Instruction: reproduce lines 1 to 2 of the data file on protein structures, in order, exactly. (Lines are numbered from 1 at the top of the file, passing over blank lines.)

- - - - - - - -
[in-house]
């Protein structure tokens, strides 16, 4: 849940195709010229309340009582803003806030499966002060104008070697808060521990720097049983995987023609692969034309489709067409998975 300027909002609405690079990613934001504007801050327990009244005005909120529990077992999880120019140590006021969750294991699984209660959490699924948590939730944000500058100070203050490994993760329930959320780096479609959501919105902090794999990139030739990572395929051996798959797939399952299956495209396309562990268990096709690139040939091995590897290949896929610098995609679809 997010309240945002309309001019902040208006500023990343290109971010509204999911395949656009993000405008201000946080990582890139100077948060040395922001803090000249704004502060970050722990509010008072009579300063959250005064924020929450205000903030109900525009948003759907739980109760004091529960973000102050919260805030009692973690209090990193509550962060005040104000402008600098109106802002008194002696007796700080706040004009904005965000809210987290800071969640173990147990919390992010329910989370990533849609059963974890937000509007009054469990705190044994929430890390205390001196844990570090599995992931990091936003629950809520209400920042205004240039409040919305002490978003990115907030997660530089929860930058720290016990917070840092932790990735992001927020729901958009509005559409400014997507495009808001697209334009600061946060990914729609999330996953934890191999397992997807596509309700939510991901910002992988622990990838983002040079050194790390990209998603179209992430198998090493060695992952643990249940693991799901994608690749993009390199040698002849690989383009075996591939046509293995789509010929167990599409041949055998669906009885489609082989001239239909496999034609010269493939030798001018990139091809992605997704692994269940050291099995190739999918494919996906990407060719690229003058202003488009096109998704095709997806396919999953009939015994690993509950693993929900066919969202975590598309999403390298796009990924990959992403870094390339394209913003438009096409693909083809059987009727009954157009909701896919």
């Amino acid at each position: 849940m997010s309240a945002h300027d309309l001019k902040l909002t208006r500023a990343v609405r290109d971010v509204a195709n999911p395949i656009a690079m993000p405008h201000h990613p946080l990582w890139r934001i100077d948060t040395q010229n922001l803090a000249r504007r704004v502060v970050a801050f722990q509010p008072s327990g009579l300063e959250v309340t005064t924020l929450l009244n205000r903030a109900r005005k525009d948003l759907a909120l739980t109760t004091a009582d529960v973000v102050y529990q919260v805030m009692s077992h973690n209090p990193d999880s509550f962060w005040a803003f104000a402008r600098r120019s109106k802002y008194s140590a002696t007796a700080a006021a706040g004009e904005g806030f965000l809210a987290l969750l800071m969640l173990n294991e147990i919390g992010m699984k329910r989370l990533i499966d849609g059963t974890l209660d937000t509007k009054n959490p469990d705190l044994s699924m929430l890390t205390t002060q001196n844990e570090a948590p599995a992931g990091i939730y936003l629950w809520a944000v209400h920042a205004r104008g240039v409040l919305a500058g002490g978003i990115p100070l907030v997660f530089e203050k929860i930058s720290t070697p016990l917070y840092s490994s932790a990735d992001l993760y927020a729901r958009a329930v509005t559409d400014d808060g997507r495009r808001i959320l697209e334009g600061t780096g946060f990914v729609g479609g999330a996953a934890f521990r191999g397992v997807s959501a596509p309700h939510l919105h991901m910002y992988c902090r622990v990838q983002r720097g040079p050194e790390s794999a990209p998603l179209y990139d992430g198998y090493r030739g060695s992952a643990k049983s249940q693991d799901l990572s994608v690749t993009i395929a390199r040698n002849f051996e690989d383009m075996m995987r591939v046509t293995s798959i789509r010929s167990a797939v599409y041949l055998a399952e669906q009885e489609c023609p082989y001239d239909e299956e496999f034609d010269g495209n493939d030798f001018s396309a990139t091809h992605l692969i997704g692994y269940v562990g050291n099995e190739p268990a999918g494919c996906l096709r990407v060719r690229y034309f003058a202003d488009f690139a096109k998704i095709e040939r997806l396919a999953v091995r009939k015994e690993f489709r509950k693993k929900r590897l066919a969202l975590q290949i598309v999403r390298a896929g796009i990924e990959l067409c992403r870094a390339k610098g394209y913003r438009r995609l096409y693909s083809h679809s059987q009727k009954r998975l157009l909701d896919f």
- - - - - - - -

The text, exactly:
[in-house]
């Protein structure tokens, strides 16, 4: 849940195709010229309340009582803003806030499966002060104008070697808060521990720097049983995987023609692969034309489709067409998975 300027909002609405690079990613934001504007801050327990009244005005909120529990077992999880120019140590006021969750294991699984209660959490699924948590939730944000500058100070203050490994993760329930959320780096479609959501919105902090794999990139030739990572395929051996798959797939399952299956495209396309562990268990096709690139040939091995590897290949896929610098995609679809 997010309240945002309309001019902040208006500023990343290109971010509204999911395949656009993000405008201000946080990582890139100077948060040395922001803090000249704004502060970050722990509010008072009579300063959250005064924020929450205000903030109900525009948003759907739980109760004091529960973000102050919260805030009692973690209090990193509550962060005040104000402008600098109106802002008194002696007796700080706040004009904005965000809210987290800071969640173990147990919390992010329910989370990533849609059963974890937000509007009054469990705190044994929430890390205390001196844990570090599995992931990091936003629950809520209400920042205004240039409040919305002490978003990115907030997660530089929860930058720290016990917070840092932790990735992001927020729901958009509005559409400014997507495009808001697209334009600061946060990914729609999330996953934890191999397992997807596509309700939510991901910002992988622990990838983002040079050194790390990209998603179209992430198998090493060695992952643990249940693991799901994608690749993009390199040698002849690989383009075996591939046509293995789509010929167990599409041949055998669906009885489609082989001239239909496999034609010269493939030798001018990139091809992605997704692994269940050291099995190739999918494919996906990407060719690229003058202003488009096109998704095709997806396919999953009939015994690993509950693993929900066919969202975590598309999403390298796009990924990959992403870094390339394209913003438009096409693909083809059987009727009954157009909701896919």